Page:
This section is from "The Horticulturist, And Journal Of Rural Art And Rural Taste", by P. Barry, A. J. Downing, J. Jay Smith, Peter B. Mead, F. W. Woodward, Henry T. Williams. Also available from Amazon: Horticulturist and Journal of Rural Art and Rural Taste.
A rockery is a very interesting feature in gardens. We do not mean a pile of rocks fantastically heaped in mounds in the midst of highly kept flower beds, or those perpendicular walls of boulders occasionally met with, set in conspicuous parts of a lawn, having the appearance of miniature forts. Rockeries, we have often been told, are dangerous features in ornamental grounds. This is true, so far as attempting to imitate natural rocky scenery is concerned; but it is no reason why we should abandon the cultivation of alpine and other plants which thrive best in such places, because such features have been misplaced. A small affair of this kind - built in a perfectly secluded and concealed spot, shut in on all sides by evergreens, and approached by a small winding walk or path - does not, we conceive, violate any principles of good taste. A simple mound of soil, held together by a few pieces of rooks, may be made very interesting. More elaborate outlines may be made by the use of cement, leaving spaces for setting the plants. For the cultivation of native wild plants, such a place is very appropriate. Ferns may be largely planted.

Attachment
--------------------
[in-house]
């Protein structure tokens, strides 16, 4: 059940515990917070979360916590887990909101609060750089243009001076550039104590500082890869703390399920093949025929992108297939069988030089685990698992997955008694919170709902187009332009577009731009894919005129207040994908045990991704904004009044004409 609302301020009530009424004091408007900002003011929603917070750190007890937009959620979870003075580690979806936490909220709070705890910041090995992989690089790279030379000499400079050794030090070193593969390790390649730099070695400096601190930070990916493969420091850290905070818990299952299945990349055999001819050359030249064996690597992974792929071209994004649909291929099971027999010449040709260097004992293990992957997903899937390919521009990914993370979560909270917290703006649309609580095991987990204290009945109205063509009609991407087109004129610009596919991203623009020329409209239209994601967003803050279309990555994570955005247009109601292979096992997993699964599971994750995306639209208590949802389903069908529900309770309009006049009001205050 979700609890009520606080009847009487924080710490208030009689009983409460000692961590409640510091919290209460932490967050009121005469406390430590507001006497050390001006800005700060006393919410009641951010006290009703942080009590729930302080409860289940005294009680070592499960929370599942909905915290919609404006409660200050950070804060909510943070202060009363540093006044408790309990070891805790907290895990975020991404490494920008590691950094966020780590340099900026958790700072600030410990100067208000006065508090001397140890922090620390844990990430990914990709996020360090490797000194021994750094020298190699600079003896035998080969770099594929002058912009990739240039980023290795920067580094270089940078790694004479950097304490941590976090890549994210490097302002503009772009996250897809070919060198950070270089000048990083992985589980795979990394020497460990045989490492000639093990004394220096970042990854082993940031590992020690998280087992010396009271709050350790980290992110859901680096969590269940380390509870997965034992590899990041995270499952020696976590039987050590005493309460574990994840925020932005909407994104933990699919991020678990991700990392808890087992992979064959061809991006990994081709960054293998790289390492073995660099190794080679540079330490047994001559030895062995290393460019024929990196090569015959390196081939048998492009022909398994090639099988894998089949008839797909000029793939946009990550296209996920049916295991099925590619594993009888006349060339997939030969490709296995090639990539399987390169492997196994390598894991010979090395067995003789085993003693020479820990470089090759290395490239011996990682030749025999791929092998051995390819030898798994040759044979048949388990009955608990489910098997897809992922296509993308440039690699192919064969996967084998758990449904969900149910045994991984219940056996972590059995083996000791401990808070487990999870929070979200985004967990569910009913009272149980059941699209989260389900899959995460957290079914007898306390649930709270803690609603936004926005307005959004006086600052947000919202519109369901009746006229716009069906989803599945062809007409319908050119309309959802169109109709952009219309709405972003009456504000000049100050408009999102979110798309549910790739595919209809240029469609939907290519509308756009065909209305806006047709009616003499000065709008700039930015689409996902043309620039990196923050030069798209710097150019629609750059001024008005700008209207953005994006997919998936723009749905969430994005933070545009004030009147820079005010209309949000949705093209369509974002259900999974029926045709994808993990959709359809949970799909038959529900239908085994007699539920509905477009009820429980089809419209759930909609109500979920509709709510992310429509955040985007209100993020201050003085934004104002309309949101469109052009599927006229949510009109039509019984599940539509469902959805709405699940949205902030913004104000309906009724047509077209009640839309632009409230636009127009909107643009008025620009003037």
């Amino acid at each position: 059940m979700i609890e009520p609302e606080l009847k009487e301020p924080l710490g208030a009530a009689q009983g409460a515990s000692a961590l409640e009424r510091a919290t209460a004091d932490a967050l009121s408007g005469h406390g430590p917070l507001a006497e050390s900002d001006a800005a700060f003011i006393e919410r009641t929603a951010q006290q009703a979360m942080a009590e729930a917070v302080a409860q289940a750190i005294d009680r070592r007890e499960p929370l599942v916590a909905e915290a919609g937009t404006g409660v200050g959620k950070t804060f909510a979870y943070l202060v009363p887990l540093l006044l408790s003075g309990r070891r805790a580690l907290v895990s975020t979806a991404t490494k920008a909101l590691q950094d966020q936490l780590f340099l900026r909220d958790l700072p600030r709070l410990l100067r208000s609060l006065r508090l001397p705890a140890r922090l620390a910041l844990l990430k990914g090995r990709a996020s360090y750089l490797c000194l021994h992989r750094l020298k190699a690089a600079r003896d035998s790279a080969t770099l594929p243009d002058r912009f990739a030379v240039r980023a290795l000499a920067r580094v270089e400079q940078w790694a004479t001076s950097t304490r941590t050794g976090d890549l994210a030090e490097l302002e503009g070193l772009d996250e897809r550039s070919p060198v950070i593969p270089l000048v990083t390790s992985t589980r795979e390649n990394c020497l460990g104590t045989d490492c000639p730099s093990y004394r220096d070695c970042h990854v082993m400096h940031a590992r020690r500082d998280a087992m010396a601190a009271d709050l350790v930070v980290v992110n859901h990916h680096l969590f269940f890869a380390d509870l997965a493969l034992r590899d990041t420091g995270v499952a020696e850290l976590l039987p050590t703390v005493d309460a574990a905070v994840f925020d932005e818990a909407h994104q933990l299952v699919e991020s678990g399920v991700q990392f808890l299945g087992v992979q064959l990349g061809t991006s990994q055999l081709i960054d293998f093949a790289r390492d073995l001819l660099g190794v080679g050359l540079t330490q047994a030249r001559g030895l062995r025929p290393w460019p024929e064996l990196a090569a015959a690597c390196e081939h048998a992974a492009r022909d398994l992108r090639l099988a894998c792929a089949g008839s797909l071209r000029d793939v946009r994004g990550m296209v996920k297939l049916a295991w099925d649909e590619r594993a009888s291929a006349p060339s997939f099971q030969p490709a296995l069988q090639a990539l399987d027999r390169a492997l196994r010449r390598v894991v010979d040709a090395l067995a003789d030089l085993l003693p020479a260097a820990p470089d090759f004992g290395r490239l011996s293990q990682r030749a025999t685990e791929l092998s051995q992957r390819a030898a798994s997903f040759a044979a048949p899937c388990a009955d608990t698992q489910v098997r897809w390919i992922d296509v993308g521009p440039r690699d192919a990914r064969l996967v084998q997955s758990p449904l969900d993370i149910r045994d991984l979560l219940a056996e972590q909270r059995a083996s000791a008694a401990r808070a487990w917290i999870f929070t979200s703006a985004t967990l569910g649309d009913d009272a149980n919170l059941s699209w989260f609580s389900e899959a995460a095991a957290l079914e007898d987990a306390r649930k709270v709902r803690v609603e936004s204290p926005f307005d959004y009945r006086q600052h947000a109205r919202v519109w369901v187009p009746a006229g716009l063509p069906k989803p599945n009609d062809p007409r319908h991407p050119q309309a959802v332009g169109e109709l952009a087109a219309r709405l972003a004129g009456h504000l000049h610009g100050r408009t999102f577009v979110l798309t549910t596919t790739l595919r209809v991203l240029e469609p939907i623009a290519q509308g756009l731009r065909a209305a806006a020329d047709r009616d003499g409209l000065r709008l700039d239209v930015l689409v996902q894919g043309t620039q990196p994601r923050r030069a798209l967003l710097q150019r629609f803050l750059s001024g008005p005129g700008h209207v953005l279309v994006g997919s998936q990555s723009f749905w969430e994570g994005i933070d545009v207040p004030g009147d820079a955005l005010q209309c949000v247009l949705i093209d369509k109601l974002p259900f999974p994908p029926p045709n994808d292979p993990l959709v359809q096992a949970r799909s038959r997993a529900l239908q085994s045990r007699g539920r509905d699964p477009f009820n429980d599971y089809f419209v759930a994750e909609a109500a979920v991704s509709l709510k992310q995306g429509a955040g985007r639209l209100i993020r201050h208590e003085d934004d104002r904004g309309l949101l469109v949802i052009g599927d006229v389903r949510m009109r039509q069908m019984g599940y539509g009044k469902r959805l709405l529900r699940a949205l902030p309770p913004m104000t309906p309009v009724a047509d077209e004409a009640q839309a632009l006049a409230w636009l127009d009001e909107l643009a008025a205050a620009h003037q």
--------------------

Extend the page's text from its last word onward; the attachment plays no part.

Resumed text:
It is by the introduction of these and similar ornaments, that small and limited grounds are frequently more interesting than those large pleasure parks and shrubberies more expensively constructed, but without appropriate display of taste.